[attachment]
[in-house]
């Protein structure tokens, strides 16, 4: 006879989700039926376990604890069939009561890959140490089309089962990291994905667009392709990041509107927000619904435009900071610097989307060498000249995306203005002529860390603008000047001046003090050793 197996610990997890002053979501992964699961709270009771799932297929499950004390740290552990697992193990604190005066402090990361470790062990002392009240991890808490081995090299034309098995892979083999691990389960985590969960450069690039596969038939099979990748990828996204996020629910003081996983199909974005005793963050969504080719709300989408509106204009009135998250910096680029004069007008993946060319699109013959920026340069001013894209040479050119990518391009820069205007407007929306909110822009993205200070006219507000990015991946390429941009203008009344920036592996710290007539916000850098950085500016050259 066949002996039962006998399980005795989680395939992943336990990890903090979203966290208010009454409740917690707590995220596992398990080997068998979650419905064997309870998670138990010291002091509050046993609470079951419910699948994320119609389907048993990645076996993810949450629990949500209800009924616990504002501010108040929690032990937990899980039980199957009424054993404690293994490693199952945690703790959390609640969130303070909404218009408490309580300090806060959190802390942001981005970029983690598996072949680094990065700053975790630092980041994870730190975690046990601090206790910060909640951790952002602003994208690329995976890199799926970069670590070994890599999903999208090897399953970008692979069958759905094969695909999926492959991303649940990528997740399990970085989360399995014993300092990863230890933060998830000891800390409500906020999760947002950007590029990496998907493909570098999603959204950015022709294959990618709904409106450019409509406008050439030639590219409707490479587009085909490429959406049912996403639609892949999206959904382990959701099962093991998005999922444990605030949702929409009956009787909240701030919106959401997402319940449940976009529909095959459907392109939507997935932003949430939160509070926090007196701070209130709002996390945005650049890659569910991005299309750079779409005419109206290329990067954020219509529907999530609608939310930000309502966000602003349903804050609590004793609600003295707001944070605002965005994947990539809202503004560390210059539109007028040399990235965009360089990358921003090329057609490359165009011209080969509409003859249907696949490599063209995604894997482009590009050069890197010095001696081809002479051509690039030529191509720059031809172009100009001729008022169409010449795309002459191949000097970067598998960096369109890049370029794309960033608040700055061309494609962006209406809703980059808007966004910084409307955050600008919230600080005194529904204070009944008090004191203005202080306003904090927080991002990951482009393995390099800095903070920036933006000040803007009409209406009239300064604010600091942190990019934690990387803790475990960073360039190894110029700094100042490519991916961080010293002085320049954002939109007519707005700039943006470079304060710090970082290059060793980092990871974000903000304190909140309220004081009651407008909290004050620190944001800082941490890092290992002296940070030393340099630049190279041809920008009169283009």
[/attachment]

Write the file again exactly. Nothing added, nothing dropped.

[in-house]
């Protein structure tokens, strides 16, 4: 006879989700039926376990604890069939009561890959140490089309089962990291994905667009392709990041509107927000619904435009900071610097989307060498000249995306203005002529860390603008000047001046003090050793 197996610990997890002053979501992964699961709270009771799932297929499950004390740290552990697992193990604190005066402090990361470790062990002392009240991890808490081995090299034309098995892979083999691990389960985590969960450069690039596969038939099979990748990828996204996020629910003081996983199909974005005793963050969504080719709300989408509106204009009135998250910096680029004069007008993946060319699109013959920026340069001013894209040479050119990518391009820069205007407007929306909110822009993205200070006219507000990015991946390429941009203008009344920036592996710290007539916000850098950085500016050259 066949002996039962006998399980005795989680395939992943336990990890903090979203966290208010009454409740917690707590995220596992398990080997068998979650419905064997309870998670138990010291002091509050046993609470079951419910699948994320119609389907048993990645076996993810949450629990949500209800009924616990504002501010108040929690032990937990899980039980199957009424054993404690293994490693199952945690703790959390609640969130303070909404218009408490309580300090806060959190802390942001981005970029983690598996072949680094990065700053975790630092980041994870730190975690046990601090206790910060909640951790952002602003994208690329995976890199799926970069670590070994890599999903999208090897399953970008692979069958759905094969695909999926492959991303649940990528997740399990970085989360399995014993300092990863230890933060998830000891800390409500906020999760947002950007590029990496998907493909570098999603959204950015022709294959990618709904409106450019409509406008050439030639590219409707490479587009085909490429959406049912996403639609892949999206959904382990959701099962093991998005999922444990605030949702929409009956009787909240701030919106959401997402319940449940976009529909095959459907392109939507997935932003949430939160509070926090007196701070209130709002996390945005650049890659569910991005299309750079779409005419109206290329990067954020219509529907999530609608939310930000309502966000602003349903804050609590004793609600003295707001944070605002965005994947990539809202503004560390210059539109007028040399990235965009360089990358921003090329057609490359165009011209080969509409003859249907696949490599063209995604894997482009590009050069890197010095001696081809002479051509690039030529191509720059031809172009100009001729008022169409010449795309002459191949000097970067598998960096369109890049370029794309960033608040700055061309494609962006209406809703980059808007966004910084409307955050600008919230600080005194529904204070009944008090004191203005202080306003904090927080991002990951482009393995390099800095903070920036933006000040803007009409209406009239300064604010600091942190990019934690990387803790475990960073360039190894110029700094100042490519991916961080010293002085320049954002939109007519707005700039943006470079304060710090970082290059060793980092990871974000903000304190909140309220004081009651407008909290004050620190944001800082941490890092290992002296940070030393340099630049190279041809920008009169283009």